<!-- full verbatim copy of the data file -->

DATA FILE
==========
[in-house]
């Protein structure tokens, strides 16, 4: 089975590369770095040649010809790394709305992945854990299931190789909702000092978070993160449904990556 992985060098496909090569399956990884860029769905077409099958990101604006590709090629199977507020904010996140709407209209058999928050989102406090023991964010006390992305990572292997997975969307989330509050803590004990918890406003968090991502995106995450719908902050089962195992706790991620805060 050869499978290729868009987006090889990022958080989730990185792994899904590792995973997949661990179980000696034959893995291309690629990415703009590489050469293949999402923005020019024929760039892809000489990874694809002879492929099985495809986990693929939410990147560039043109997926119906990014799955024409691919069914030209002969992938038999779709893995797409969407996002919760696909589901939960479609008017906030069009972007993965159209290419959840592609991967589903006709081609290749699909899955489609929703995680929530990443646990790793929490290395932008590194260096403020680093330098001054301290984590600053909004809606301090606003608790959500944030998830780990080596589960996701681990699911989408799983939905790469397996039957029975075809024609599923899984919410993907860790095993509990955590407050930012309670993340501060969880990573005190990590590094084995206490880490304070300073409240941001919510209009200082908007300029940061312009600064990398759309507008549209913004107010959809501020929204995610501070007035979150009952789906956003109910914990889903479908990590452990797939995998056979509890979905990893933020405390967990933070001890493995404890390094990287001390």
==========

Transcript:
[in-house]
């Protein structure tokens, strides 16, 4: 089975590369770095040649010809790394709305992945854990299931190789909702000092978070993160449904990556 992985060098496909090569399956990884860029769905077409099958990101604006590709090629199977507020904010996140709407209209058999928050989102406090023991964010006390992305990572292997997975969307989330509050803590004990918890406003968090991502995106995450719908902050089962195992706790991620805060 050869499978290729868009987006090889990022958080989730990185792994899904590792995973997949661990179980000696034959893995291309690629990415703009590489050469293949999402923005020019024929760039892809000489990874694809002879492929099985495809986990693929939410990147560039043109997926119906990014799955024409691919069914030209002969992938038999779709893995797409969407996002919760696909589901939960479609008017906030069009972007993965159209290419959840592609991967589903006709081609290749699909899955489609929703995680929530990443646990790793929490290395932008590194260096403020680093330098001054301290984590600053909004809606301090606003608790959500944030998830780990080596589960996701681990699911989408799983939905790469397996039957029975075809024609599923899984919410993907860790095993509990955590407050930012309670993340501060969880990573005190990590590094084995206490880490304070300073409240941001919510209009200082908007300029940061312009600064990398759309507008549209913004107010959809501020929204995610501070007035979150009952789906956003109910914990889903479908990590452990797939995998056979509890979905990893933020405390967990933070001890493995404890390094990287001390």